From Rania to Duluth -- a friendship that crosses the ocean

Duluth has four sister cities located throughout the world: Ohara-Isumi, Japan, Petrozavodsk, Russia, V?xj?, Sweden, and Thunder Bay, Ontario. But we also have an unofficial sister. Rania, a city in the Kurdish north of Iraq, and Duluth have been...

2011 delegation
Members of the 2011 delegation stand among their hosts. From Duluth are Fletcher Hinds on the left, with Ethan Schrivner next to him. Rebecca Hinds is on the right, and Michele Naar-Obed is third from right. The photo was taken at a farewell gathering at the Rayal Center the morning of the delegation's departure. (Submitted photo)

Duluth has four sister cities located throughout the world: Ohara-Isumi, Japan, Petrozavodsk, Russia, Växj', Sweden, and Thunder Bay, Ontario.

But we also have an unofficial sister. Rania, a city in the Kurdish north of Iraq, and Duluth have been involved in "friendship" exchanges since 2009, when a group of six Duluth citizens traveled there. Duluth is getting ready to welcome the second delegation of Iraqi Kurds in September.

"Most of us here in the United States are unenlightened about the people of the Middle East. They get stereotyped and categorized; people think of fear," said Michele Naar-Obed, an organizer of the exchange. "The exchange is an opportunity for people to be enlightened and learn what talents and gifts these people bring to the world."

In 2002, Naar-Obed began working with the Christian Peacemaker Teams, a human rights-

violence reduction organization, with an on-the-ground team in Iraq. In 2006, the team moved to the Kurdish north of Iraq.


"These people are kind of ostracized from the rest of the world." The Kurds were ostracized twice: once by world sanctions against Iraq and then further by Saddam Hussein in his genocidal attack on them during the 1980s Anfal Campaign. "They have a 9,000-year written history but they really came alive in 2003 when Hussein's power fell," Naar-Obed said. "They are hungry to meet the rest of the world."

The first Duluth delegation visited Rania in May 2009. The delegation had six members who were welcomed to Rania by everyone from the elected officials to regular citizens. The group spent seven days in Rania, touring educational, governmental and human rights facilities.

"I went to Rania the first time Duluthians went," said Tom Morgan, director of the Alworth Center of Peace and Justice at the College of St. Scholastica. "It was exciting. I am pretty sure we were the first Americans most had ever seen without military uniforms on. The people in Rania are caught between conflicting forces. I think they see us as a kind of hook to the rest of the world, they were eager to make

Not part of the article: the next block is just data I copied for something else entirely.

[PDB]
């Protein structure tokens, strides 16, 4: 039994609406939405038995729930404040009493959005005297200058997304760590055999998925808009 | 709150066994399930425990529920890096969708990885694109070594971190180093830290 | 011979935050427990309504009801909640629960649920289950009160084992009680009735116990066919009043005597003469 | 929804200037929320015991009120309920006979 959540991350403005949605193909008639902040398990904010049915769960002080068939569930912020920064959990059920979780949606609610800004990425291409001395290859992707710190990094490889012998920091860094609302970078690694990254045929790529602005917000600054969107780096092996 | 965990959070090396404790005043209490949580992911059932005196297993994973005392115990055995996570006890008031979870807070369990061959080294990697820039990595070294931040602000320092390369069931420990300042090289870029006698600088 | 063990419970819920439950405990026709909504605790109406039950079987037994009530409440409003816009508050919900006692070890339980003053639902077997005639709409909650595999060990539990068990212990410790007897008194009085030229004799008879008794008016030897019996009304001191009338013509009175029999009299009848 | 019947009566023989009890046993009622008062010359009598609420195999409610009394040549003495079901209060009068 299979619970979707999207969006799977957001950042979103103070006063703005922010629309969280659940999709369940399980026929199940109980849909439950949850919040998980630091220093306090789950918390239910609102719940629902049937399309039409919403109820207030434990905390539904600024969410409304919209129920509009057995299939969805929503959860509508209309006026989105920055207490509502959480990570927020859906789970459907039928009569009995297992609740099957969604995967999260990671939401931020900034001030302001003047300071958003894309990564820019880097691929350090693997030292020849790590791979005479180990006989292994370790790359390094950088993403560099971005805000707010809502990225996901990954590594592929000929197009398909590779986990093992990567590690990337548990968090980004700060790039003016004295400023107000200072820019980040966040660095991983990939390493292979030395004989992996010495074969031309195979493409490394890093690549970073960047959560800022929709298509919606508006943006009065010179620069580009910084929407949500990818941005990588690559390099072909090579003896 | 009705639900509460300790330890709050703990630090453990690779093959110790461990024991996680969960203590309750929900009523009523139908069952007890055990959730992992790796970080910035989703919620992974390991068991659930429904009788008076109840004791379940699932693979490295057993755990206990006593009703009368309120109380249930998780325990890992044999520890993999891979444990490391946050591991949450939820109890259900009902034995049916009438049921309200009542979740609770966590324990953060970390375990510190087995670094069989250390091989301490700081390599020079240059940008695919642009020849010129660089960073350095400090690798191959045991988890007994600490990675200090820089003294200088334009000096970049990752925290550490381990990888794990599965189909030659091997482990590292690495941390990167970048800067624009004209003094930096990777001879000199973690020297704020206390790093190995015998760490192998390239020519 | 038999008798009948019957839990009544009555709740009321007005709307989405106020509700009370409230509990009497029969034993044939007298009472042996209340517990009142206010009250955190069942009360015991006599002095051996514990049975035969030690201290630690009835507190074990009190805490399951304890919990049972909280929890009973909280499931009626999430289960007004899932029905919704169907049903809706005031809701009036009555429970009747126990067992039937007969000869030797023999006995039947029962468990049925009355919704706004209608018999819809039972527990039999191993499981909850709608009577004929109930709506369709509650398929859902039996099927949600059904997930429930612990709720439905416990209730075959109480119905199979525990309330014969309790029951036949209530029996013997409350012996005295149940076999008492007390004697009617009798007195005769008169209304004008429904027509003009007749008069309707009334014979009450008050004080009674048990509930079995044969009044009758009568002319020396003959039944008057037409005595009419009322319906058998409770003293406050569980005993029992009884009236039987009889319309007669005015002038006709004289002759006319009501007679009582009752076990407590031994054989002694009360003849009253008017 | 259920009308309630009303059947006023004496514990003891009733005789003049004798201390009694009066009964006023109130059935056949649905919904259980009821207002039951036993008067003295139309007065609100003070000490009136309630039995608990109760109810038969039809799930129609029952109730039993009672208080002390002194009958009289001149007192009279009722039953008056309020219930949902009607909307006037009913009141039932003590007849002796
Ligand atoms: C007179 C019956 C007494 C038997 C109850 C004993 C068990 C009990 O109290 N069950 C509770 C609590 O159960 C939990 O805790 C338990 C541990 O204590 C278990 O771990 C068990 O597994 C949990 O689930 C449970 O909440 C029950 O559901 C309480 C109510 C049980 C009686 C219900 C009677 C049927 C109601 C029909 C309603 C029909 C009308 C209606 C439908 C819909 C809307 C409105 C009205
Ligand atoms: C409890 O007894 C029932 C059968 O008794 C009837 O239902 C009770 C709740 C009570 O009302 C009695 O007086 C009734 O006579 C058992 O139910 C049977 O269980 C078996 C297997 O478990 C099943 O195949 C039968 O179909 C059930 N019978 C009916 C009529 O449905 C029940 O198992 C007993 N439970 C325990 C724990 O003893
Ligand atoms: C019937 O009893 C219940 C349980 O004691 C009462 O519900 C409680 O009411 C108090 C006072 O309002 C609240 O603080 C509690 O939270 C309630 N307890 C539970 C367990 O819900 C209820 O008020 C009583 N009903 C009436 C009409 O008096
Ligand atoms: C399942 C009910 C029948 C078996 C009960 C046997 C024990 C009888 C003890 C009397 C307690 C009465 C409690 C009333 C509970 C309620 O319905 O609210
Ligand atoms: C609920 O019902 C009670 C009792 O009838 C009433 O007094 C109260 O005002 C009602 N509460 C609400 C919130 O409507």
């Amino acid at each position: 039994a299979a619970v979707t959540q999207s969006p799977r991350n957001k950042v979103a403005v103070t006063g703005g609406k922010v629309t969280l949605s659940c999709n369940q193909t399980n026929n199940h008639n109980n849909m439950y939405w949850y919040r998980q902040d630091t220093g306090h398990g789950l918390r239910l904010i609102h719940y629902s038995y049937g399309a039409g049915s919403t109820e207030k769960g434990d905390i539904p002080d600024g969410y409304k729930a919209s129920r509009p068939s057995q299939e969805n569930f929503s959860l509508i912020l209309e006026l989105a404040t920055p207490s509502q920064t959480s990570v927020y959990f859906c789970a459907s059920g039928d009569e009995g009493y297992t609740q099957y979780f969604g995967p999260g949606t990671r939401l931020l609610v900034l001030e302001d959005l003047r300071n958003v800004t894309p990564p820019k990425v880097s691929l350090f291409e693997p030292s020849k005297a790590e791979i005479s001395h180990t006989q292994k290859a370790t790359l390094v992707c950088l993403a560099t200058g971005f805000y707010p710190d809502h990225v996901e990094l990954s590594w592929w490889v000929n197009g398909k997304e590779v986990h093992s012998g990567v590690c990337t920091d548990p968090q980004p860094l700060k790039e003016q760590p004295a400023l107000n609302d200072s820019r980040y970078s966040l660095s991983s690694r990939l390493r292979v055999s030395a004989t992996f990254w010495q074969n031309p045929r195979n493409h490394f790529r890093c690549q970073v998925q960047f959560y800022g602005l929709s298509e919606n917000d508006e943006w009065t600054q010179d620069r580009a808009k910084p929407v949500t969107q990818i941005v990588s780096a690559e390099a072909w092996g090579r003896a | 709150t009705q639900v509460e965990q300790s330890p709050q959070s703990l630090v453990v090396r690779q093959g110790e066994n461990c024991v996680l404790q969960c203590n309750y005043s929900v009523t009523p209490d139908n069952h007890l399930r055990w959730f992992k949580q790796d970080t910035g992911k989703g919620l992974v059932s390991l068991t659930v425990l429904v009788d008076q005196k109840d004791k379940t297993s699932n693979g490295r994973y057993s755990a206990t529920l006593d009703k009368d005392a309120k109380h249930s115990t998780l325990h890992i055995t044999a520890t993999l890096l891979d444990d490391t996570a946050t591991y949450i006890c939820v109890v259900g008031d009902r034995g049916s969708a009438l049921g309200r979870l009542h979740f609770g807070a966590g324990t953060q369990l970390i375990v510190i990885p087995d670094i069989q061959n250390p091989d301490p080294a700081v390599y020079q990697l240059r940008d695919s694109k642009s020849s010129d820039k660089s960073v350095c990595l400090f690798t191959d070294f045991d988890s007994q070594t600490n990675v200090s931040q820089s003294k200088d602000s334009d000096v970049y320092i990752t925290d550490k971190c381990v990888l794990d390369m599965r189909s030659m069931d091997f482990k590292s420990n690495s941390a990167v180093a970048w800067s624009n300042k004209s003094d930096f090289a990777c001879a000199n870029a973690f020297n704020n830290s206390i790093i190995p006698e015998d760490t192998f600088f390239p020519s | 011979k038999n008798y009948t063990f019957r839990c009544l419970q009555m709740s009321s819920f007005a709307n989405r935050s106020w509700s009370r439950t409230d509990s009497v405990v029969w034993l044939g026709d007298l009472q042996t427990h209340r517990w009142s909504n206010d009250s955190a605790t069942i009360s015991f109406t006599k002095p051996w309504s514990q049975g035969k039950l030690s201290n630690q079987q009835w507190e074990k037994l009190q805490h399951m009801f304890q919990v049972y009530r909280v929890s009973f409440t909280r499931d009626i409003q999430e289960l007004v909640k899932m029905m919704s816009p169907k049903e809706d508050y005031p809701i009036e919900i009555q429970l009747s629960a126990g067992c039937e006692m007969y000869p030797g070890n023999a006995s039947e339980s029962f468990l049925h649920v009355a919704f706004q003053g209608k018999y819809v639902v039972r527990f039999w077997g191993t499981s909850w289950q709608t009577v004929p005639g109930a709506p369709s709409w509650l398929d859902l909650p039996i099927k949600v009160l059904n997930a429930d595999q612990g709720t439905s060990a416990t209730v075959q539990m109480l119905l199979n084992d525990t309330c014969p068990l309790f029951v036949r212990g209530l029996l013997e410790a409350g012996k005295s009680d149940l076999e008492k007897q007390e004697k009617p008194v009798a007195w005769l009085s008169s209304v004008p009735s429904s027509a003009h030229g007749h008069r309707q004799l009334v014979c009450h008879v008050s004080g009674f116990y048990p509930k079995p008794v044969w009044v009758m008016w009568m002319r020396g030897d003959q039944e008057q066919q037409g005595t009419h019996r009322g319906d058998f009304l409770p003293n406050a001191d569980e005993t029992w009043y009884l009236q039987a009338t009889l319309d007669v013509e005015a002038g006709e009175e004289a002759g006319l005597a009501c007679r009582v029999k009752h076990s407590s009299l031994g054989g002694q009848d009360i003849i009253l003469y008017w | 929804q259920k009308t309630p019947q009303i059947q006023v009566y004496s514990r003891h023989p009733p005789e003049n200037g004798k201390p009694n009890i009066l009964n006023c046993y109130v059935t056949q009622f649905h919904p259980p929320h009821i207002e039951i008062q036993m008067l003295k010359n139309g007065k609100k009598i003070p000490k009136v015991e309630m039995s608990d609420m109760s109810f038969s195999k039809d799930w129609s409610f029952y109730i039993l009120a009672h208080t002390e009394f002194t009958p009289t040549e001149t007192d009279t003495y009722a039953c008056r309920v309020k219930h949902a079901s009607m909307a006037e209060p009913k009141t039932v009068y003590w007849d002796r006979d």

After the first exchange in 2009, a delegation of five from Rania visited

Duluth in 2010. Then in 2011 another delegation of four Duluth citizens visited Rania.

Six delegates from Rania will come to Duluth on Sept. 13. Planning to make the trip are the director of Rania's Raparin University, a nursing professor and a public relations representative from the same university, a high school English teacher, a religious cleric and the director of the Rania Youth Center.

"It is very difficult for them to get visas to come to the United States," Naar-Obed said. "They have to submit forms in English online using only the dial-up Internet. They then have to go to Bagdad and have personal interviews. Still, some have to have more in-depth security background checks after the interview. It took one of the people coming this year eight months to get his visa."


All six members of the delegation have now successfully obtained their visas. While here, they will meet with faculty and staff at the University of Minnesota Duluth and the College of St. Scholastica.

"It is hoped that sometime in the future that the universities here and the university there can form a student/professor exchange," Naar-Obed said.

Along with visiting the local colleges, the group plans to visit Duluth's

Islamic Center and also meet with officials and staffers from the city's renowned Domestic Abuse Intervention Program. In Rania, a domestic abuse center was recently opened. They also plan to make a public presentation at the Duluth Public Library downtown, where a rug from Rania is on display. The rug was a gift from Rania's mayor to

Duluth Mayor Don Ness and the library in 2010. The rug has 40 small pictures depicting Kurdish history .

Other gifts from Rania to Duluth include letters from officials in the Kurdish region, a plaque commemorating the 1991 uprising of Kurds against Saddam Hussein, and a book titled "Kurdistan:

In the Shadow of History."

For updates about the delegation, people can follow Duluth-Rania Friendship-Exchange on Facebook. Bios, pictures, and public events the guests will be participating in will be posted.

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